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Professor Andrew van der Vlies’ Inaugural Lecture ‘In/Appropriate Personae: South African writing, feeling, and the work of literature’ – Thursday 29 March 2018
29th March 2018 @ 6:30 pm - 7:30 pmFree
How has writing from and about South Africa travelled beyond the borders of the country? How has it made readers feel, and why might this continue to matter? Using key examples from the past 130 years, the lecture will survey the trajectory of South African writing as a category, ask how and why some texts have become well known internationally while others have not, and consider the importance of the personae that South African writers have (or been thought by readers to have) adopted, as well as the significance of the material forms that texts have taken—the guises, or indeed ‘personae’, under which they have travelled. Texts from and about South Africa—not to mention readers encountering them—have had to find ways to grapple with questions about the appropriateness or otherwise of representations of the country’s diverse people and complex politics. (Appropriate can, after all, be an adjective and a verb.) This lecture will therefore also grapple with the politics of speaking—and writing—positions, including this lecturer’s own. It will address South Africa’s often problematic place in postcolonial studies, and will argue for the continuing relevance of the study of the country’s literature here and now.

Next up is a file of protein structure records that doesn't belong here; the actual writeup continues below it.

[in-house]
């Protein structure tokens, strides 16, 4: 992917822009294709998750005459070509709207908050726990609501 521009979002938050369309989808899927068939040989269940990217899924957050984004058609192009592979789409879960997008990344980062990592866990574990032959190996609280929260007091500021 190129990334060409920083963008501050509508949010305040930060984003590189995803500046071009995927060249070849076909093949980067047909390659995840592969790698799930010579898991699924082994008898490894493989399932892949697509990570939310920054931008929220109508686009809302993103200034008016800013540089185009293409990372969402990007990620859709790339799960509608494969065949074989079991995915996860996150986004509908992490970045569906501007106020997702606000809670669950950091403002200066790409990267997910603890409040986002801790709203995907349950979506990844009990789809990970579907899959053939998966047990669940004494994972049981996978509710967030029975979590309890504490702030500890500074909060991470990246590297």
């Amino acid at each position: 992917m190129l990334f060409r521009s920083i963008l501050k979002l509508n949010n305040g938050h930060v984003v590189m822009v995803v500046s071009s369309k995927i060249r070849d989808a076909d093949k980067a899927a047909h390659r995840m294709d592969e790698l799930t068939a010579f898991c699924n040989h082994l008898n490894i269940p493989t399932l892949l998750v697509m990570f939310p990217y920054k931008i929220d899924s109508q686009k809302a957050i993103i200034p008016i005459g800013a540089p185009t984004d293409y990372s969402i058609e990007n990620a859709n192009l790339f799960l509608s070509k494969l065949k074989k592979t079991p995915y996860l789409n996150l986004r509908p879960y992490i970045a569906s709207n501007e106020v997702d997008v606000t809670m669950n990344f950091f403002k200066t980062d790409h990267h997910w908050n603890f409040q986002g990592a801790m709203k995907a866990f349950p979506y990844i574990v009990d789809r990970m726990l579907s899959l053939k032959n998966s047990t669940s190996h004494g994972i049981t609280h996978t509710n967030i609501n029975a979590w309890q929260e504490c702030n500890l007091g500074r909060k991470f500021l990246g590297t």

Andrew van der Vlies is Professor of Contemporary Literature and Postcolonial Studies in the School of English and Drama. Born and raised in the Eastern Cape province of South Africa, he completed his doctorate at the University of Oxford and taught at the University of Sheffield before joining Queen Mary in 2010. He is the author of the books Present Imperfect: Contemporary South African Writing (Oxford, 2017) and South African Textual Cultures (Manchester, 2007), and of a number of scholarly articles and chapters on South African literature, visual culture, gender studies, and print cultures (including contributions to the Oxford Companion to the Book, Cambridge History of South African Literature, and Oxford History of the Novel in English). He is editor of a collection of essays on Print, Text, and Book Cultures in South Africa (Wits, 2012), and lead editor of the scholarly journal Safundi: The Journal of South African and American Studies (Taylor & Francis). Forthcoming books include editions of Zoë Wicomb’s non-fiction (Yale), and of Olive Schreiner’s The Story of an African Farm (Edinburgh). Van der Vlies also holds an honorary appointment at the University of the Western Cape, in South Africa.